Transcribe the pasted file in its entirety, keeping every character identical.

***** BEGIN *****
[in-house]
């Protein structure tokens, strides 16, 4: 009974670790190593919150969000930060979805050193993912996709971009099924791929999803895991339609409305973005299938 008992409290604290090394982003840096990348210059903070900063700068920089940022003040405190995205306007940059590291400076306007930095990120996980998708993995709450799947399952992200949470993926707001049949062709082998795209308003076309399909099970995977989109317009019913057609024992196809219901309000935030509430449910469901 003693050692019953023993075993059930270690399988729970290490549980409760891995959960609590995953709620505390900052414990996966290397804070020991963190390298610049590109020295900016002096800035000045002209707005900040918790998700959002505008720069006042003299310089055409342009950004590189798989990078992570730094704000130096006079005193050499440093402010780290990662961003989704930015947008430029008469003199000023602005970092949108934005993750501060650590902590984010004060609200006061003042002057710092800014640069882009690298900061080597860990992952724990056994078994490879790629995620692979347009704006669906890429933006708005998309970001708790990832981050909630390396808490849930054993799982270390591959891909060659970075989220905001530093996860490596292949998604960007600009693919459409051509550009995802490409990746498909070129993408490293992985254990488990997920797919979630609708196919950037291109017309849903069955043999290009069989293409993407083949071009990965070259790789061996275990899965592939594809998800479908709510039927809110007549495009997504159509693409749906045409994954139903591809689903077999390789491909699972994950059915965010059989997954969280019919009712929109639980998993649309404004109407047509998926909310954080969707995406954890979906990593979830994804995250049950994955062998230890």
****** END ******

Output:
[in-house]
């Protein structure tokens, strides 16, 4: 009974670790190593919150969000930060979805050193993912996709971009099924791929999803895991339609409305973005299938 008992409290604290090394982003840096990348210059903070900063700068920089940022003040405190995205306007940059590291400076306007930095990120996980998708993995709450799947399952992200949470993926707001049949062709082998795209308003076309399909099970995977989109317009019913057609024992196809219901309000935030509430449910469901 003693050692019953023993075993059930270690399988729970290490549980409760891995959960609590995953709620505390900052414990996966290397804070020991963190390298610049590109020295900016002096800035000045002209707005900040918790998700959002505008720069006042003299310089055409342009950004590189798989990078992570730094704000130096006079005193050499440093402010780290990662961003989704930015947008430029008469003199000023602005970092949108934005993750501060650590902590984010004060609200006061003042002057710092800014640069882009690298900061080597860990992952724990056994078994490879790629995620692979347009704006669906890429933006708005998309970001708790990832981050909630390396808490849930054993799982270390591959891909060659970075989220905001530093996860490596292949998604960007600009693919459409051509550009995802490409990746498909070129993408490293992985254990488990997920797919979630609708196919950037291109017309849903069955043999290009069989293409993407083949071009990965070259790789061996275990899965592939594809998800479908709510039927809110007549495009997504159509693409749906045409994954139903591809689903077999390789491909699972994950059915965010059989997954969280019919009712929109639980998993649309404004109407047509998926909310954080969707995406954890979906990593979830994804995250049950994955062998230890």